Middle-aged, small-town widow Hattie Burns is angered when a friend's daughter is inadvertently killed by s stray bullet in a gangland shootout at a local speakeasy. When Hattie confronts the mayor, a political hack running for re-election, at a campaign event about closing the illegal operations down, he brushes her off as only a woman. Other women at the rally draft her as a rival candidate with best-friend Ivy as campaign manager and female voters go on a "Lysistrata"-like parlor, bedroom, and bath strike in order to insure Hattie's election. Unfortunately, Hattie does not know that her daughter Myrtle's boyfriend, a reformed but wounded hoodlum, is hiding out in her attic.Written by
They give you the grandest laugh for your money you've ever had. Marie enters the political game and how she makes the grafters run. It's a riot. (Print Ad- Heppner Gazette-Times, ((Heppner, Ore.)) 8 October 1931) See more »
After the fireplace incident, when Hattie says Ivy looks like "Madam Queen", audiences at the time, especially in New York City, would have known she was referring to Stephanie St. Clair (1897-1969), who ran a highly lucrative numbers game in Harlem in the 1920's and '30's. She was portrayed by Cicely Tyson in Hoodlum (1997). See more »
[Listening to the corrupt mayor speaking to a women's club on the radio]
Hah! We're a cinch! Don't those old dames fall for color? That guy could bring tears to a glass eye!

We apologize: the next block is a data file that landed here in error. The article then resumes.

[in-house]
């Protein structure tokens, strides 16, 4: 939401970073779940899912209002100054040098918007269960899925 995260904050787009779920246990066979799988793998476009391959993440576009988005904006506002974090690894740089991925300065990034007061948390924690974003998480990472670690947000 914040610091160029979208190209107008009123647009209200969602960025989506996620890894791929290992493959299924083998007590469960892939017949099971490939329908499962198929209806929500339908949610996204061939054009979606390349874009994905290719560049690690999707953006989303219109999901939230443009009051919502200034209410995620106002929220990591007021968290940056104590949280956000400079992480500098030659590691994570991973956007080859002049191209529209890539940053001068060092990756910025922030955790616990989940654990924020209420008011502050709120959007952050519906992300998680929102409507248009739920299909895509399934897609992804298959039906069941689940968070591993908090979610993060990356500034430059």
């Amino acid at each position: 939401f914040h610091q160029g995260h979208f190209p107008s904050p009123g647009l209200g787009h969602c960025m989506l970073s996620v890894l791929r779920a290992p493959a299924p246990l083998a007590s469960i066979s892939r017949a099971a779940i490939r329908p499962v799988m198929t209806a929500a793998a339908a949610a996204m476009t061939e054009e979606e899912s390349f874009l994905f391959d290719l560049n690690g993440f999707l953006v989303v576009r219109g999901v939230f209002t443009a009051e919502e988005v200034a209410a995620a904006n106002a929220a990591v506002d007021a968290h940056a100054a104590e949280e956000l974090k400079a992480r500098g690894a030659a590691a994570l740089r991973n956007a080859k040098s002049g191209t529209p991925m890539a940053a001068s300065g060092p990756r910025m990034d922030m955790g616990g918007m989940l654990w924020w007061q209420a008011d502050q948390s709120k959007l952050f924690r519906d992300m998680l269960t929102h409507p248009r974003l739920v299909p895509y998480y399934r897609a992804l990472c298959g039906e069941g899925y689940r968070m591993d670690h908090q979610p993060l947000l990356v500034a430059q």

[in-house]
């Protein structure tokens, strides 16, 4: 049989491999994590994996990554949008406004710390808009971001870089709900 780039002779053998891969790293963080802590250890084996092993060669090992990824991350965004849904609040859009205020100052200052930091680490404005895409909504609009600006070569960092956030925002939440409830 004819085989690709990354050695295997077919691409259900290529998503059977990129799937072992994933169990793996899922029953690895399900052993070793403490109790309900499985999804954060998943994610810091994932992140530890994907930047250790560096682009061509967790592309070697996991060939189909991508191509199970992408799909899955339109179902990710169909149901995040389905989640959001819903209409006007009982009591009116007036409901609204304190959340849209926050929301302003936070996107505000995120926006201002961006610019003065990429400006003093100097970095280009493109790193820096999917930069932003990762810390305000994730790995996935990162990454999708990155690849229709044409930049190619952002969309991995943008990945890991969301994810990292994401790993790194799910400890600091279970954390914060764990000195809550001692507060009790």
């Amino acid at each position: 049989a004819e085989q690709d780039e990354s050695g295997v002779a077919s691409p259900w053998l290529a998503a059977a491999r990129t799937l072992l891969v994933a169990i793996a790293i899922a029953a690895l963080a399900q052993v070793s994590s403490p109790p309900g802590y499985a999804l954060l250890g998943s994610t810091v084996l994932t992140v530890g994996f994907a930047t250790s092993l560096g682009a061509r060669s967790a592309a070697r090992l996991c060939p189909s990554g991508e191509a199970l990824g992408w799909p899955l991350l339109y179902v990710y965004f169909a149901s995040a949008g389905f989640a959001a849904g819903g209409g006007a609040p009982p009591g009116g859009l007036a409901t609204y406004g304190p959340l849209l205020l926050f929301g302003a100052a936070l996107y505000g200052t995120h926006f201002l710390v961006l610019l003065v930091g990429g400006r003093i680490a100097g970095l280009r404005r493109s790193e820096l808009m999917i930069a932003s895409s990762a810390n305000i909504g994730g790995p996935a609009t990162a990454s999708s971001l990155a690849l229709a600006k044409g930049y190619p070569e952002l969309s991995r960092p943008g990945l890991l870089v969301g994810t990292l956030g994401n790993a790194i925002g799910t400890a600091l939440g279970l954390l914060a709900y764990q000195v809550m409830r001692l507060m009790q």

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This story is dedicated to women - who have been fighting for their rights ever since Adam and Eve started the loose-leaf system. See more »
This sprightly programmer, starring Marie Dressler, transforms the story to modern politics ca. 1931. Dressler and the women are anxious to close the speakeasies -- this was made during Prohibition. There is a strong cast of women, including Polly Moran, Joan Marsh and Karen Morley. The men are played by supporting comics, including Roscoe Ates, on whose voice Porky Pig was modeled.
Dressler was an interesting character. A big legitimate stage star, she was one of the leaders of the strike that formed Actor's Equity. By the late 1920s, she was washed up, until screenwriter Frances Marion wrote a role for her, and by 1931, she was MGM's biggest star. Her character was a fat, good-intentioned, foul-mouthed harridan, and she could tread the line between comedy and drama as surefootedly as anyone in the industry.
Charles Reisner directs without much visual flair in this movie. He relies mostly on cuts to move the story along, moving the camera only slightly to maintain composition.
POLITICS is pretty well dated, but it remains a fascinating film, if only for the performance of Miss Dressler.
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